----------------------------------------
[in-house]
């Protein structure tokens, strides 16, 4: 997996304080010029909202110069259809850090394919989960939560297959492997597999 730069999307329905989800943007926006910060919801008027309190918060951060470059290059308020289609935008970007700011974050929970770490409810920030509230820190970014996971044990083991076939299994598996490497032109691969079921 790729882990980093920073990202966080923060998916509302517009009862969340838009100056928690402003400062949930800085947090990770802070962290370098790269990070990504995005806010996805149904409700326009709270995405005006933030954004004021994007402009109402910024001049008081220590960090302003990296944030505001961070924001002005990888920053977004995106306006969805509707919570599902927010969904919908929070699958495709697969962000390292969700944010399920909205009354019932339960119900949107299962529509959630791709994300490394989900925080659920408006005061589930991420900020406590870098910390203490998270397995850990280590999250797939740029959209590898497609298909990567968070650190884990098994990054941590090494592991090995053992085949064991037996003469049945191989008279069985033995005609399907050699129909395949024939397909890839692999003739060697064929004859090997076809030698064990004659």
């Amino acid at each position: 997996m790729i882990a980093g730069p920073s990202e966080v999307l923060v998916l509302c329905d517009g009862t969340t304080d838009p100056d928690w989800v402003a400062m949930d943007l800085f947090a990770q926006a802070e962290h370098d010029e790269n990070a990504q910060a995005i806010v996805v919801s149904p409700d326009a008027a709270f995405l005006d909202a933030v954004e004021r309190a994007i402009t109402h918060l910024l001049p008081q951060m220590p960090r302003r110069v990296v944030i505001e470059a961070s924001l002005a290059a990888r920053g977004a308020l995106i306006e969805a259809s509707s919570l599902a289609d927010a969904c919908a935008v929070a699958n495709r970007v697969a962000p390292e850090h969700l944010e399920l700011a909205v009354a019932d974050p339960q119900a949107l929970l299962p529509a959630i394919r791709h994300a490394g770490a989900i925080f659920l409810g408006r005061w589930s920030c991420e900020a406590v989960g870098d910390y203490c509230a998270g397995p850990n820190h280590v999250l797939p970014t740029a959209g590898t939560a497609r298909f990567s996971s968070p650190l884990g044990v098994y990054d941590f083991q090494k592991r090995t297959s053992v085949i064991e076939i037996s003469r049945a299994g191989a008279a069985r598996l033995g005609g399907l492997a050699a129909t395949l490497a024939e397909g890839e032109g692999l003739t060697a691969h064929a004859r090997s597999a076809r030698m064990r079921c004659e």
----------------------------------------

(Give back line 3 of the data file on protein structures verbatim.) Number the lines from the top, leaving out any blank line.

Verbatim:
């Amino acid at each position: 997996m790729i882990a980093g730069p920073s990202e966080v999307l923060v998916l509302c329905d517009g009862t969340t304080d838009p100056d928690w989800v402003a400062m949930d943007l800085f947090a990770q926006a802070e962290h370098d010029e790269n990070a990504q910060a995005i806010v996805v919801s149904p409700d326009a008027a709270f995405l005006d909202a933030v954004e004021r309190a994007i402009t109402h918060l910024l001049p008081q951060m220590p960090r302003r110069v990296v944030i505001e470059a961070s924001l002005a290059a990888r920053g977004a308020l995106i306006e969805a259809s509707s919570l599902a289609d927010a969904c919908a935008v929070a699958n495709r970007v697969a962000p390292e850090h969700l944010e399920l700011a909205v009354a019932d974050p339960q119900a949107l929970l299962p529509a959630i394919r791709h994300a490394g770490a989900i925080f659920l409810g408006r005061w589930s920030c991420e900020a406590v989960g870098d910390y203490c509230a998270g397995p850990n820190h280590v999250l797939p970014t740029a959209g590898t939560a497609r298909f990567s996971s968070p650190l884990g044990v098994y990054d941590f083991q090494k592991r090995t297959s053992v085949i064991e076939i037996s003469r049945a299994g191989a008279a069985r598996l033995g005609g399907l492997a050699a129909t395949l490497a024939e397909g890839e032109g692999l003739t060697a691969h064929a004859r090997s597999a076809r030698m064990r079921c004659e």